Pave Preps First-of-its-Kind Lung Biopsy Device

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Pave says its full core biopsy device gives clinicians a smaller needle than ever before to collect lung biopsies. Pave says its full core biopsy device gives clinicians a smaller needle than ever before to collect lung biopsies.

Lung cancer is the leading cause of cancer death, and doctors are clamoring for a better way to diagnose it. A Zionsville-based startup is creating a lung biopsy device that it says gives clinicians something they’ve never had before: a smaller needle and a safer tissue-collection process that produces a clearer diagnosis for the patient. Pave LLC leaders say it meets a critical need as personalized medicine transforms cancer treatment, because the advances demand a better biopsy.

“If you’re a patient, one of the things you really don’t want to hear is, ‘You went through this biopsy, you went through all this pain, and the tissue we received from this biopsy was non-diagnostic,’” says Pave President Doug Knoll. “In other words, you’re going to have to do this biopsy again.”

Pave believes it can reduce this scenario by giving doctors a better biopsy tool that collects more tissue in a single procedure. A lung biopsy involves removing samples of lung tissue with a special needle to determine if cancer or lung disease are present. Pave Chief Executive Officer Debb Beck says lung biopsies are especially difficult, because they carry unique challenges.

“Anytime you’re poking a hole in the lung, you have increased risk to the patient,” says Beck.

“Pneumothorax (collapsed lung) can occur, when air gets in between the lung and chest wall,” says Knoll. “It’s a very serious condition that can be dangerous, painful and may require medical intervention. The smaller the needle, the less risk of something like that happening.”

And that’s why Pave is aiming to give clinicians a smaller needle than ever before to collect lung biopsies: 20 gauge. But the full core biopsy device has another critical feature that Pave says differentiates it from conventional ones: a cone.

“Envision a tube…the furthest part of the tube has a very thin, sharp edge, and the cone extends into the interior of the tube until it hits the inner diameter,” says Knoll. “When that’s fired forward into tissue, the tissue is then compressed into the cannula (thin tube) and retained when removing the device.”

Pave says the innovative cone design enables the device to collect a larger amount of tissue, which opens the door to pinpointing personalized cancer treatments based on the genetics of the individual’s disease. A 2015 personalized cancer medicine trial led by the National Cancer Institute revealed that one in five samples—obtained using standard biopsy methods—didn’t have enough cancerous cells to analyze, and therefore, the patients couldn’t be matched with personalized treatments.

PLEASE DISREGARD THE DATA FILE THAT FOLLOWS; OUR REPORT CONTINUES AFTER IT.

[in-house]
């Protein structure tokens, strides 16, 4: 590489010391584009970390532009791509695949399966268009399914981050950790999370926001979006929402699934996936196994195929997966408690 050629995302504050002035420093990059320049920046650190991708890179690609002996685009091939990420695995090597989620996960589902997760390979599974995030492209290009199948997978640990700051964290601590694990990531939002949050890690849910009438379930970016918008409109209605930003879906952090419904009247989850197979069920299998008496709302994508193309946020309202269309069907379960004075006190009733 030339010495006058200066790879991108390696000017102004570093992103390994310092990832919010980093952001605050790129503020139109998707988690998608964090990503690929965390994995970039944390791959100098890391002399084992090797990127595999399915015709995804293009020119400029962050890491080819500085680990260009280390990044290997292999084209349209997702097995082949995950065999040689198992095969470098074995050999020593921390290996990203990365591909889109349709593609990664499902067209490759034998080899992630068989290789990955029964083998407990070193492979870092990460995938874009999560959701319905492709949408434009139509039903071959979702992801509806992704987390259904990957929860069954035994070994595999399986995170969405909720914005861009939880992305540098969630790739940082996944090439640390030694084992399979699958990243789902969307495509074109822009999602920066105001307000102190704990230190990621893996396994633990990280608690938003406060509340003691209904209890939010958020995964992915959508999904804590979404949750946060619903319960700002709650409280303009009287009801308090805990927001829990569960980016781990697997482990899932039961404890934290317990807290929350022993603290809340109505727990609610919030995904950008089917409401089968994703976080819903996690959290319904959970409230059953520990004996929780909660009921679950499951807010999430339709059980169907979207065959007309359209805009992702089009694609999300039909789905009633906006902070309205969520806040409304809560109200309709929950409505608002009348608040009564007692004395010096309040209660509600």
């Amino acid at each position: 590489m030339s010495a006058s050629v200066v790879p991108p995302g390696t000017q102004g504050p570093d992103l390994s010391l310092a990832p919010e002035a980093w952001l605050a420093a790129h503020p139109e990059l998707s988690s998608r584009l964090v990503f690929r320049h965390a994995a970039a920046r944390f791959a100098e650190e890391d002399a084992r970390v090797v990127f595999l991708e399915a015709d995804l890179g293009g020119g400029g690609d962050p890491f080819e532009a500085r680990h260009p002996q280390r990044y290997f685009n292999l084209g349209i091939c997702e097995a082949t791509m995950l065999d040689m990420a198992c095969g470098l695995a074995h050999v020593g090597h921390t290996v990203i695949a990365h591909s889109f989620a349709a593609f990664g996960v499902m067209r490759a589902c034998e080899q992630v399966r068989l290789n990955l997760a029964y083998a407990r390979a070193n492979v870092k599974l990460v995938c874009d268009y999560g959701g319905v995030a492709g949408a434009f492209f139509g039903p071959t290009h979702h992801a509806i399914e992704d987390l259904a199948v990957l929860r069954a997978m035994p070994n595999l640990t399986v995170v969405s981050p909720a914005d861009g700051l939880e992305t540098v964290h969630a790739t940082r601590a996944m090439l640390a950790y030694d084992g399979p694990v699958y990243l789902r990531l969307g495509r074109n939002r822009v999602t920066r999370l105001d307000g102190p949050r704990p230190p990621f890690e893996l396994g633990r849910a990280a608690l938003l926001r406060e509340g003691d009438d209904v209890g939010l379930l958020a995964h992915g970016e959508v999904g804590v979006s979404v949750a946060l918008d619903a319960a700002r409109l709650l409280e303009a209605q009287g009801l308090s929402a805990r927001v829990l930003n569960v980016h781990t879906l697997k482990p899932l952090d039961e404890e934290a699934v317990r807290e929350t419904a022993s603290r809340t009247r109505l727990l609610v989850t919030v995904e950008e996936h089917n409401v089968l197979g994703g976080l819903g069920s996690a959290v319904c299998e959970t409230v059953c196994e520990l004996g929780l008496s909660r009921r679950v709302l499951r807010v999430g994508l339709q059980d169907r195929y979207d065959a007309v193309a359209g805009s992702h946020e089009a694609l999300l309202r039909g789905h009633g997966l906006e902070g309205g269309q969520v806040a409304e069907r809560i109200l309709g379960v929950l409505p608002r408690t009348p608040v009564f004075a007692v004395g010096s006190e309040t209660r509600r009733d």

Pave leaders believe the device solves a major market need for lung biopsies: the collection of a large sample in a smaller-than-ever package size.

“The more tissue that you can get from a patient, the more biomarkers that are available within it; you’re able to do more testing on it and target your treatment plan accordingly,” says Knoll. “So, the ideal would be to have a needle that has the maximum amount of tissue collection capability for its size.”

Beck says Pave has also simplified the design of the full core biopsy device, describing it as lightweight and balanced. These factors are important during a CT scan when the doctor needs to walk away and leave the device in place to check the placement before firing. 

Pave got its start in 2015 as a spinoff from Promex Technologies, where three of the startup’s five founders held leadership positions; Texas-based Argon Medical Devices acquired Promex. Pave is currently testing prototypes, refining the device and working with Indianapolis-based venture development organization Elevate Ventures to prepare for fundraising.

“Making a device for full core biopsy is technically challenging to begin with,” says Beck, “and to make it in an even smaller size is even more challenging.”

 “We have a solution that allows the device to be simple to manufacture, cheap to manufacture and allows it to be extremely effective for the job; that’s our biggest strength,” says Knoll. “We’re pushing hard, because this is a wide-open opportunity.”          

Knoll says Pave’s device collects the larger samples pathologists need, while maintaining a small profile.
Beck says the device has characteristics that make it ideal for lung biopsies and other respiratory diseases that require biopsy.
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